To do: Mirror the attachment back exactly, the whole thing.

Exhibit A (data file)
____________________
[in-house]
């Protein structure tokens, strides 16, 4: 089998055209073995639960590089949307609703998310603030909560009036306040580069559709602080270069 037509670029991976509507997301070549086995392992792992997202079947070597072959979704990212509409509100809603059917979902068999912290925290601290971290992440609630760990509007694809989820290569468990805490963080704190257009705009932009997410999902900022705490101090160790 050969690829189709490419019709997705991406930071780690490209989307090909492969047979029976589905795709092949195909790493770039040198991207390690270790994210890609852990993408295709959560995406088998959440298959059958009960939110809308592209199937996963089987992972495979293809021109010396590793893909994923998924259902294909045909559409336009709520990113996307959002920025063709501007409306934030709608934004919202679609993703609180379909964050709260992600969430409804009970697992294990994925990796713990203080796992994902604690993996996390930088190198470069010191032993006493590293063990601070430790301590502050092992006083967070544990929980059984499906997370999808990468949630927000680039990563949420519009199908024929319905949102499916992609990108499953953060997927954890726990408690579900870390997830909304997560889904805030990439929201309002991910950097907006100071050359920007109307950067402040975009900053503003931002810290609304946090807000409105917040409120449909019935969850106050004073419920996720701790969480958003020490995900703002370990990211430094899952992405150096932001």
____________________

[in-house]
């Protein structure tokens, strides 16, 4: 089998055209073995639960590089949307609703998310603030909560009036306040580069559709602080270069 037509670029991976509507997301070549086995392992792992997202079947070597072959979704990212509409509100809603059917979902068999912290925290601290971290992440609630760990509007694809989820290569468990805490963080704190257009705009932009997410999902900022705490101090160790 050969690829189709490419019709997705991406930071780690490209989307090909492969047979029976589905795709092949195909790493770039040198991207390690270790994210890609852990993408295709959560995406088998959440298959059958009960939110809308592209199937996963089987992972495979293809021109010396590793893909994923998924259902294909045909559409336009709520990113996307959002920025063709501007409306934030709608934004919202679609993703609180379909964050709260992600969430409804009970697992294990994925990796713990203080796992994902604690993996996390930088190198470069010191032993006493590293063990601070430790301590502050092992006083967070544990929980059984499906997370999808990468949630927000680039990563949420519009199908024929319905949102499916992609990108499953953060997927954890726990408690579900870390997830909304997560889904805030990439929201309002991910950097907006100071050359920007109307950067402040975009900053503003931002810290609304946090807000409105917040409120449909019935969850106050004073419920996720701790969480958003020490995900703002370990990211430094899952992405150096932001």